There is a lot of mention these days of the need for a "living wage" but it is not a new concept by any means and it was in fact suggested that it should be included in the original Act. 45

The Act excluded, apart from Railway employees, employees of the State. 46 There was considerable support to have the legislation apply to state employees 47 and the parliamentary debate on this point produced some high drama and interesting invective. The member for East Coolgardie, Mr CJ Moran thought that the amendment to include state employees would carry us back to the days of the Star chamber and to irresponsible government because it would place "under an irresponsible Board, the power to tax this parliament" by giving away the control of the Colony’s finances to a "small irresponsible body", "this dues ex machina, this idol called an Arbitration Board". 48 He foresaw that an Arbitration Board might award wages to state employees that the state could not afford. In any event, the motion to include state employees was defeated by only one vote. 49

His view was perhaps at odds with that of the Colonial Secretary who said

"I was much struck with an expression in a speech made by Mr. Wise in introducing the Bill, with very little variation, into the Parliament of New South Wales. Mr. Wise said that the fears entertained by numbers of people as to the operation of the Act in New South Wales could not be sustained. ---"We are not to take it for granted that three fools " - I think those were the words-- "would preside over the Court of Arbitration." They are to be sensible men, honest men, men who will bring to the discussion of the questions remitted to them intelligent and honest minds; and the fears that they would decide against common sense and the necessities of business arrangements are baseless." 50

Apart from the male only reference, perhaps the last 100 years history is enough for the community to reach an informed conclusion about such matters.

John Spurling



The IC&A Act was one of 49 statutes that were passed between 15 Aug 1900 and 5 Dec 1900, the last parliamentary session of the colony. WA Newspapers 7 December 1900 "Parliament - The Work of the Session".


Hansard Assembly page 2928 (1899)


Section 31. Initially there were 4 industrial districts. See Dufty page 17 in Chapter 6 of "A HISTORY OF COMMERCE AND INDUSTRY IN WESTERN AUSTRALIA, The Development of Industrial Relations in Western Australia, THE EARLY YEARS" Firkins (ed) UWA Press 1977.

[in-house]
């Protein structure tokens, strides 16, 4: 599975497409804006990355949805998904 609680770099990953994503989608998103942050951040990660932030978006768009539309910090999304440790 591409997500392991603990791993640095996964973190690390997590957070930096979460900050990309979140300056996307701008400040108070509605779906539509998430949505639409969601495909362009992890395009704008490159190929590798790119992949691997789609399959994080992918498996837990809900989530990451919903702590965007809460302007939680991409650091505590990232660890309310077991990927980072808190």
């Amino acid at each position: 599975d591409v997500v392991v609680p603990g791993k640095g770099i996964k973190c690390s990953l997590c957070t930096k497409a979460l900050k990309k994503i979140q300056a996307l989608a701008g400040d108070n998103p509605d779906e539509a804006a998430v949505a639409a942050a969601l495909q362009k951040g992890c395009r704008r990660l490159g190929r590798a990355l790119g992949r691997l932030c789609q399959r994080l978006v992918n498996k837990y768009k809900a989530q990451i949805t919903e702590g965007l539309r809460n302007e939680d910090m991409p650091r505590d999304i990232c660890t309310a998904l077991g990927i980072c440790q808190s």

Hansard 25 Sep 1900 page 621; 626, 10 October 1900 page 922, 16 October 1900, 16 Oct 1900 "purely experimental, beautiful in theory, but unproved by practice" page 1008, page 1013, Hon A Jameson page 1759


Vol 1 WA Arbitration Reports page 1.


Dufty page 12. Discussion paper No. 11 Arbitration in WA - The early Years.


Vol 1, WA Arbitration Reports, page 12


"In February 1902 it was repealed and replaced by the present Act", page (iii) of Preface to Vol 1, WA Arbitration Reports


Marcelle Brown Western Australian Industrial Relations Law UWA Press 1987 page 2


Lumpers Strike March - April 1899 (WA Newspaper March through April 1899)

Railway Strike January 1900 (WA Newspaper 11 January 1900)

Hansard, second Reading debate 9 Oct 1900 at page 887;

THE COLONIAL SECRETARY: Even conciliation because if labour were on a good footing in the colony and no grievances crop up to be conciliated but what the employer and the employee were working in harmony together that would be a most desirable state of affairs. That we have not had a great deal of trouble in this country all of us no doubt are glad to say. We have had one specimen however which has made us look carefully into these things: I refer to the strike which took place not long ago and which was likely to be very disastrous to the colony; the strike in the Railway Department.


As early as 1897 the matter was raised in parliament (Legislative Assembly 20 October 1897 page 91) and had been part of the TLC agenda prior to that.Eg, at Hansard page 415 in the Second Reading Debates on 13 September 1900,MR. ILLINGWORTH: The people interested in this matter know it is not any newfound affection on our side. We have been working for this legislation for years and if there is any newfound affection we shall have to locate it on the other side of the House and not on this. I should like some explanation. And again at page 416.MR. JAMES: I think we ought to make it abundantly clear to the House and to the country that this (Opposition) side of the House always has been in favour of the legislation now proposed to be introduced. Not only last year but the year before members on this side of the House raised their voices in favour of such a measure. I have a keen recollection that I was called "the member for New Zealand" by the right hon. gentleman because I was urging on this House the adoption of legislation of the kind we now have before us. That period has passed away and last session a Bill was introduced but it was deliberately kept back by the right hon. gentleman because he did not intend to carry it into force. THE PREMIER: That is not accurate.MR. JAMES: I am only expressing my opinion.